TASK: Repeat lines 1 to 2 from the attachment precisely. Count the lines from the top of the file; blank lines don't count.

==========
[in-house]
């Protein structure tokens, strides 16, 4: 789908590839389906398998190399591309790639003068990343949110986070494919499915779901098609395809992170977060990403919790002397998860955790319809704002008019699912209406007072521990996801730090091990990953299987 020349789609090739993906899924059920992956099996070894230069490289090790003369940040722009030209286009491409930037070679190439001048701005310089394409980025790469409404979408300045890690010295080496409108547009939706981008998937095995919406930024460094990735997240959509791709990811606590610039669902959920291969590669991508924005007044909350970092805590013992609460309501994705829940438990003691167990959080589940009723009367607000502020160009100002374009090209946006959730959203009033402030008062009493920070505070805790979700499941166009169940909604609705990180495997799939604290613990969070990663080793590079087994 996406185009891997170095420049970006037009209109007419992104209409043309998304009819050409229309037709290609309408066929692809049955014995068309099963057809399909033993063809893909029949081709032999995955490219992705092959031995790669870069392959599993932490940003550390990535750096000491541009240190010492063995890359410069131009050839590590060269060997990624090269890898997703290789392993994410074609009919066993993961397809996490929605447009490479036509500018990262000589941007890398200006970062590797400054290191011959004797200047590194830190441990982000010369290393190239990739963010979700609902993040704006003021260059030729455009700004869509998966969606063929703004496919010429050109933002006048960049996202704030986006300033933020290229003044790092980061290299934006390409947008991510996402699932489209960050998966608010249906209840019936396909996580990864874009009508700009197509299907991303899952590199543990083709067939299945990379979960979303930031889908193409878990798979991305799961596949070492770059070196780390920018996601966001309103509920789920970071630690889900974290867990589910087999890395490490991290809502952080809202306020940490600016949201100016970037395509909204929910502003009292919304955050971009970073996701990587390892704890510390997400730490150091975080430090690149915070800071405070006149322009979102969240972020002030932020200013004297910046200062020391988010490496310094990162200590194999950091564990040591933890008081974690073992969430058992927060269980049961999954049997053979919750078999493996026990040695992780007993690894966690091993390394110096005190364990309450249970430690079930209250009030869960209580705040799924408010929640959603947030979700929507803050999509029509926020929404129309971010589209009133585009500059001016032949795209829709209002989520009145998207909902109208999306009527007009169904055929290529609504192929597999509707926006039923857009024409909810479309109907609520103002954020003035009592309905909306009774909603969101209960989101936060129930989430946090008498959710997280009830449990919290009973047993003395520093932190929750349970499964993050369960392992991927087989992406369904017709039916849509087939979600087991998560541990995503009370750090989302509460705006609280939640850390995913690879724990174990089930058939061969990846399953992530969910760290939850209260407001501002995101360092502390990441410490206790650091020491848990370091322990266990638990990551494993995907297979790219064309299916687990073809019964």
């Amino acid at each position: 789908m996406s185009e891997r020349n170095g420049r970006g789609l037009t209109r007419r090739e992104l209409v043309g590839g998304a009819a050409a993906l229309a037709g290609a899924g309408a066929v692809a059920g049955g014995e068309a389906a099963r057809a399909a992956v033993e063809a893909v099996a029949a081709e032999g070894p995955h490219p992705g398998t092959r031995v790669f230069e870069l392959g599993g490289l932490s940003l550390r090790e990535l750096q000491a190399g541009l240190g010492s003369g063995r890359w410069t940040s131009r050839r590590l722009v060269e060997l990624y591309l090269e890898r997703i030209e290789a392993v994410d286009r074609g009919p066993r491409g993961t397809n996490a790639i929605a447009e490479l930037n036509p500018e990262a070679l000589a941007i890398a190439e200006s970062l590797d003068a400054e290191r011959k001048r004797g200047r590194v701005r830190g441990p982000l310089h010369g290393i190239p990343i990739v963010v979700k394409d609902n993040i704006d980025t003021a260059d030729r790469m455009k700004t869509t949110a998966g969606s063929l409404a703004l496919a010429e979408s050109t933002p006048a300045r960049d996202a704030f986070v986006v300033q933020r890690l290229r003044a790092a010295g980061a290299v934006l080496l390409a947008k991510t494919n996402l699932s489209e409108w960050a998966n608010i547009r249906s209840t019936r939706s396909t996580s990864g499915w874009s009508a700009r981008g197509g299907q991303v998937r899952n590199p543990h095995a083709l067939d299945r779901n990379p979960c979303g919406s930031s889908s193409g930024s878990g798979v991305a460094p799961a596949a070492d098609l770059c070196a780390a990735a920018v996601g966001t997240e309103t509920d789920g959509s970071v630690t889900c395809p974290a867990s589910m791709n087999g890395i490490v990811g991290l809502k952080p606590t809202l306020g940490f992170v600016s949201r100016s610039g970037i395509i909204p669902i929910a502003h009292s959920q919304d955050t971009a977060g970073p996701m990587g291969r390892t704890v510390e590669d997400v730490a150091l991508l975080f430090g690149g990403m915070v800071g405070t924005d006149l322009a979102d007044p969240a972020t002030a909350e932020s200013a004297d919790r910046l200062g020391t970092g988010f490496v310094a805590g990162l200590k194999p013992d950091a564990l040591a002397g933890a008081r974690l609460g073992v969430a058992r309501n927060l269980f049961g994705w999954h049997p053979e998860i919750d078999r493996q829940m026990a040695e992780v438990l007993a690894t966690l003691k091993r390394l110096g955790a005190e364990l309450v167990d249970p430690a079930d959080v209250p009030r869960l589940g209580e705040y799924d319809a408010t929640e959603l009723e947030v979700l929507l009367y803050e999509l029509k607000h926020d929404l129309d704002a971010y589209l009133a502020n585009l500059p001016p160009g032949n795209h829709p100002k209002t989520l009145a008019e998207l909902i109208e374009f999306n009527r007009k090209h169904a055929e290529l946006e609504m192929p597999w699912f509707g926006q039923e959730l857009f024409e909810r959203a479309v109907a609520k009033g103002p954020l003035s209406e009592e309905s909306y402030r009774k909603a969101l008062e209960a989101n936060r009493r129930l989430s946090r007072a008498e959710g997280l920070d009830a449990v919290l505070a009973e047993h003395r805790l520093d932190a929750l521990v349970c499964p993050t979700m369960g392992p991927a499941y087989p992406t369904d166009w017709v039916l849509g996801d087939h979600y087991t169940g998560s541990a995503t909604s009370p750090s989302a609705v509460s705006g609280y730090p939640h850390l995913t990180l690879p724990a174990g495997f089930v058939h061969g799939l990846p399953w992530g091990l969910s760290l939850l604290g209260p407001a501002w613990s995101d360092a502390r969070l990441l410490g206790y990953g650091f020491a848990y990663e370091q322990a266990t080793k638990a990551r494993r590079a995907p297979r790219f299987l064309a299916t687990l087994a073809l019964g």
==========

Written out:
[in-house]
């Protein structure tokens, strides 16, 4: 789908590839389906398998190399591309790639003068990343949110986070494919499915779901098609395809992170977060990403919790002397998860955790319809704002008019699912209406007072521990996801730090091990990953299987 020349789609090739993906899924059920992956099996070894230069490289090790003369940040722009030209286009491409930037070679190439001048701005310089394409980025790469409404979408300045890690010295080496409108547009939706981008998937095995919406930024460094990735997240959509791709990811606590610039669902959920291969590669991508924005007044909350970092805590013992609460309501994705829940438990003691167990959080589940009723009367607000502020160009100002374009090209946006959730959203009033402030008062009493920070505070805790979700499941166009169940909604609705990180495997799939604290613990969070990663080793590079087994 996406185009891997170095420049970006037009209109007419992104209409043309998304009819050409229309037709290609309408066929692809049955014995068309099963057809399909033993063809893909029949081709032999995955490219992705092959031995790669870069392959599993932490940003550390990535750096000491541009240190010492063995890359410069131009050839590590060269060997990624090269890898997703290789392993994410074609009919066993993961397809996490929605447009490479036509500018990262000589941007890398200006970062590797400054290191011959004797200047590194830190441990982000010369290393190239990739963010979700609902993040704006003021260059030729455009700004869509998966969606063929703004496919010429050109933002006048960049996202704030986006300033933020290229003044790092980061290299934006390409947008991510996402699932489209960050998966608010249906209840019936396909996580990864874009009508700009197509299907991303899952590199543990083709067939299945990379979960979303930031889908193409878990798979991305799961596949070492770059070196780390920018996601966001309103509920789920970071630690889900974290867990589910087999890395490490991290809502952080809202306020940490600016949201100016970037395509909204929910502003009292919304955050971009970073996701990587390892704890510390997400730490150091975080430090690149915070800071405070006149322009979102969240972020002030932020200013004297910046200062020391988010490496310094990162200590194999950091564990040591933890008081974690073992969430058992927060269980049961999954049997053979919750078999493996026990040695992780007993690894966690091993390394110096005190364990309450249970430690079930209250009030869960209580705040799924408010929640959603947030979700929507803050999509029509926020929404129309971010589209009133585009500059001016032949795209829709209002989520009145998207909902109208999306009527007009169904055929290529609504192929597999509707926006039923857009024409909810479309109907609520103002954020003035009592309905909306009774909603969101209960989101936060129930989430946090008498959710997280009830449990919290009973047993003395520093932190929750349970499964993050369960392992991927087989992406369904017709039916849509087939979600087991998560541990995503009370750090989302509460705006609280939640850390995913690879724990174990089930058939061969990846399953992530969910760290939850209260407001501002995101360092502390990441410490206790650091020491848990370091322990266990638990990551494993995907297979790219064309299916687990073809019964």